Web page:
Before autumn’s paintbrush dots the woods in bright shades of orange, red, and yellow, there’s a less dramatic color popping up in the woods.
Native vines, shrubs, and wildflowers are bearing small colorful berries. Their tiny fruits pack a nutritious, and for some, a poisonous punch.
It’s hard to miss these late-summer stars of the botany world. At a time when the woods have gone quiet of birdsong and are still mainly green, the brilliant colors and wildlife crowd that vines and shrubs draw make these plants stand out.
Gray dogwood (Cornus racemosa) shrubs grow quickly in both sun and shade. Spreading by underground roots, they form dense thickets at the edge of woods and in fields. In the spring, their white flowers attract busy pollinators. Many moths and butterflies use gray dogwood as a host plant for their eggs.
The dense thicket created by the rapidly spreading shrubs also provides cover for wildlife and nesting spots. The pollinating insects and caterpillars provide easy meals for nesting birds. In fall, gray dogwood produces white berries on red stems. These fruits are gobbled up quickly by local and migrating wildlife. While not toxic to people, the berries are quite bitter and not edible.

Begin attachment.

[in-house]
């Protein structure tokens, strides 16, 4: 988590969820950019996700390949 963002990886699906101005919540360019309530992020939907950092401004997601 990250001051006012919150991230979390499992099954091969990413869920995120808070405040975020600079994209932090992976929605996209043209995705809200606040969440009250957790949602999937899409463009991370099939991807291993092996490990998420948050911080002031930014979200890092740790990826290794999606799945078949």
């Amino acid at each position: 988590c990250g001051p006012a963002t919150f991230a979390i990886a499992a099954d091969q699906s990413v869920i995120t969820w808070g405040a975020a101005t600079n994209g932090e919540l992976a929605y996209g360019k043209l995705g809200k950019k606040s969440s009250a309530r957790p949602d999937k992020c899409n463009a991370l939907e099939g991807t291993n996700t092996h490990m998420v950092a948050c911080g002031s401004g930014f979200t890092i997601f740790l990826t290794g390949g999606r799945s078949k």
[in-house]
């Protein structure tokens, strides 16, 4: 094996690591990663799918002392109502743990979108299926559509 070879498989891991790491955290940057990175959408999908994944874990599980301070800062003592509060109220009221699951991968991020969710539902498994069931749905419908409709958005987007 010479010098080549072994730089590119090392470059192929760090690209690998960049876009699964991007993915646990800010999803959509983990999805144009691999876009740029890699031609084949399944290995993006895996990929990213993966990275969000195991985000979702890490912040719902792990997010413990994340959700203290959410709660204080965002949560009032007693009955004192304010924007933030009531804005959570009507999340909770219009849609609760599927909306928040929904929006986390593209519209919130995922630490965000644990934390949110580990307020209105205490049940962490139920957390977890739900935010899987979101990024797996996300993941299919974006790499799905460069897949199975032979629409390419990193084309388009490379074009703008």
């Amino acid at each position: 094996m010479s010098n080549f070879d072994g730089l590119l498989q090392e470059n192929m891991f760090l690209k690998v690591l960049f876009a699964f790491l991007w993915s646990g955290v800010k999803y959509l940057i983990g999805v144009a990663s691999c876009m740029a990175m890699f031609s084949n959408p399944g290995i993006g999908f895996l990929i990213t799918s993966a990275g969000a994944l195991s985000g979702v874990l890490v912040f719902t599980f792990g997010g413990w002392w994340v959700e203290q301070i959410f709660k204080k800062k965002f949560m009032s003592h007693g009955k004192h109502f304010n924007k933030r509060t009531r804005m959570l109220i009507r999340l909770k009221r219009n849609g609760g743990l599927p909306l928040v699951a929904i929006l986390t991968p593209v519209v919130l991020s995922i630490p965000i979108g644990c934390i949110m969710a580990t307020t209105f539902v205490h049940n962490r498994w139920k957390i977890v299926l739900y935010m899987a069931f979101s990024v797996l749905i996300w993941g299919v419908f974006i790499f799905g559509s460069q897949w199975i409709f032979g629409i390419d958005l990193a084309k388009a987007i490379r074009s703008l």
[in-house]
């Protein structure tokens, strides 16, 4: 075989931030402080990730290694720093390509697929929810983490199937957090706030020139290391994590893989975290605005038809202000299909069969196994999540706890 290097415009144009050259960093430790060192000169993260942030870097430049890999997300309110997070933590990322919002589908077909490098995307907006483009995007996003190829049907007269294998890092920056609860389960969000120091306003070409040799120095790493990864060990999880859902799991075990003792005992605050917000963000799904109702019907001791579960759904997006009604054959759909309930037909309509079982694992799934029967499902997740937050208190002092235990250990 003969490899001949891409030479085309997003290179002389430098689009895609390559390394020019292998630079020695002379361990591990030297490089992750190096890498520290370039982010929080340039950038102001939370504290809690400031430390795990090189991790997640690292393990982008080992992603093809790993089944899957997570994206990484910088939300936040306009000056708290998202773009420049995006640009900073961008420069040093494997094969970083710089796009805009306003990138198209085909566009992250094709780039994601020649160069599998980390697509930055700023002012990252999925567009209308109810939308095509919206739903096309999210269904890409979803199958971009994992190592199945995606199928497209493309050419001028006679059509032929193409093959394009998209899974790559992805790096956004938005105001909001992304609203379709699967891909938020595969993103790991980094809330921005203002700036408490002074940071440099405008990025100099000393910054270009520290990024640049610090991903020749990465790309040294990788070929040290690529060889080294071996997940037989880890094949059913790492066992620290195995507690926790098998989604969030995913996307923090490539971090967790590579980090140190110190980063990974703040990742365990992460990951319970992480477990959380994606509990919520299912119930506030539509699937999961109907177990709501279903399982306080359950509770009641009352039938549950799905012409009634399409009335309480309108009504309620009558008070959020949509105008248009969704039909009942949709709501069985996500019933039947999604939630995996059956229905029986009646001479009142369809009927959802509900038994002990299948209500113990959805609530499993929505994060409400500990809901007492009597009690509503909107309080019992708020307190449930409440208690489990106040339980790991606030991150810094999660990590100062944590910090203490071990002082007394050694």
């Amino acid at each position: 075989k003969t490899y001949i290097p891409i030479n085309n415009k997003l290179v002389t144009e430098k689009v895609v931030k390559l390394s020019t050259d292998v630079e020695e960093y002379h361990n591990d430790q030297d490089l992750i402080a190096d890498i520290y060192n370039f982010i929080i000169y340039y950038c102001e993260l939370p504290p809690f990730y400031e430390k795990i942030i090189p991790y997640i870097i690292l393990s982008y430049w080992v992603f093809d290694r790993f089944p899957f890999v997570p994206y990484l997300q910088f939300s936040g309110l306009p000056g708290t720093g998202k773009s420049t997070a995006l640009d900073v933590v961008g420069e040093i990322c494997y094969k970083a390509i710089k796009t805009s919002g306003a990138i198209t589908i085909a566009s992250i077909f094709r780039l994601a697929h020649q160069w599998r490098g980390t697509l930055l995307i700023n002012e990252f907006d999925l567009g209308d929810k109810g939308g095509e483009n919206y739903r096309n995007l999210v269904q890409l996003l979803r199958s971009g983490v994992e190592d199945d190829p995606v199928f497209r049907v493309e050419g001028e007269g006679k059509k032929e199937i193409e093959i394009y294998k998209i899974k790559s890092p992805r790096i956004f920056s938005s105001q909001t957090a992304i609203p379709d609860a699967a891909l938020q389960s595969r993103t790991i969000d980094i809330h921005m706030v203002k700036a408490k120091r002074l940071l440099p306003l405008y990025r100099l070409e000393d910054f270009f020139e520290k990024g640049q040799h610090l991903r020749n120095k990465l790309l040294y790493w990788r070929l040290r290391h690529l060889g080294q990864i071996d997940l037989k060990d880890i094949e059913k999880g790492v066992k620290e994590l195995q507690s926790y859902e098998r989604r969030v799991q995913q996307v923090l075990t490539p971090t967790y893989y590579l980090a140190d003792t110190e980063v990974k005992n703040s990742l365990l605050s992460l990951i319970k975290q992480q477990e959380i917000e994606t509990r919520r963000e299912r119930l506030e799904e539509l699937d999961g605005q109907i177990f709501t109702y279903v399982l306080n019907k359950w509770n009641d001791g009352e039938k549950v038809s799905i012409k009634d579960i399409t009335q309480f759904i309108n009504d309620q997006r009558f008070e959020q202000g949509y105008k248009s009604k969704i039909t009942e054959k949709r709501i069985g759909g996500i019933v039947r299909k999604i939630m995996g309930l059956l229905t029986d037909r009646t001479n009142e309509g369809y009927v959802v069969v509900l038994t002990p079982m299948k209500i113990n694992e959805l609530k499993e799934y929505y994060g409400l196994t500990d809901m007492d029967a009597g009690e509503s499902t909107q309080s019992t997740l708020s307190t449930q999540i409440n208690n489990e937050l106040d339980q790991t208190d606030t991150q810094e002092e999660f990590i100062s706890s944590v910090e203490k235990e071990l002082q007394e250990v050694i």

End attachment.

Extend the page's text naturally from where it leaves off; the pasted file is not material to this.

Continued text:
Once the berries are gone they aren’t finished being useful as cover for animals. The gray dogwood’s leaves turn a beautiful reddish purple in fall. Observing a thicket of dogwoods is a great way to see and hear wildlife.
Pokeweed (Phytolacca americana) grows like a weed. Thriving in marginal soils, it reaches 4-6 feet tall in fencerows, cleared fields, and other disturbed places. The dark purple berries grow in clusters on magenta stems and are devoured by local and migrating birds.
They are often mistaken for wild grapes by people. Poison control centers receive several calls each year about children who have eaten the colorful berries. Ingesting the fruit can cause severe stomach pains, nausea, vomiting, and diarrhea. They are also toxic to dogs and livestock.
Early settlers used pokeberry juice as a natural dye, writing ink, and to treat rheumatism. Research from the University of Minnesota and University of California-San Diego has found chemicals from the pokeberry show promise as a treatment for cancer and HIV.
Doll’s Eyes (Actaea pachypoda), also commonly known as white baneberry, is a pretty, native woodland flowering plant that grows in high quality woodlands. In late May and early June, it has showy white flowers that stand on stalks above the plant. The real showstopper, and how it gets its name, are the white berries it produces. Set on red stalks, each berry has a dark purple pupil in the center, resembling miniature eyeballs.
Several species of birds and some smaller mammals eat the fruit and disperse the seeds. The frightful looking berries are even scarier if consumed. Highly toxic, eating a few berries can cause cardiac arrest.
Foraging the woods for tasty bounty to eat is a growing trend. The colorful berries you find outdoors may look enticing, but leave them for the birds. Many are quite poisonous for large mammals like you and me.
Photo of White baneberry
Julie Borgmann is the Executive Director of Red-tail Land Conservancy. Her passion is preserving habitats where people and wildlife can thrive.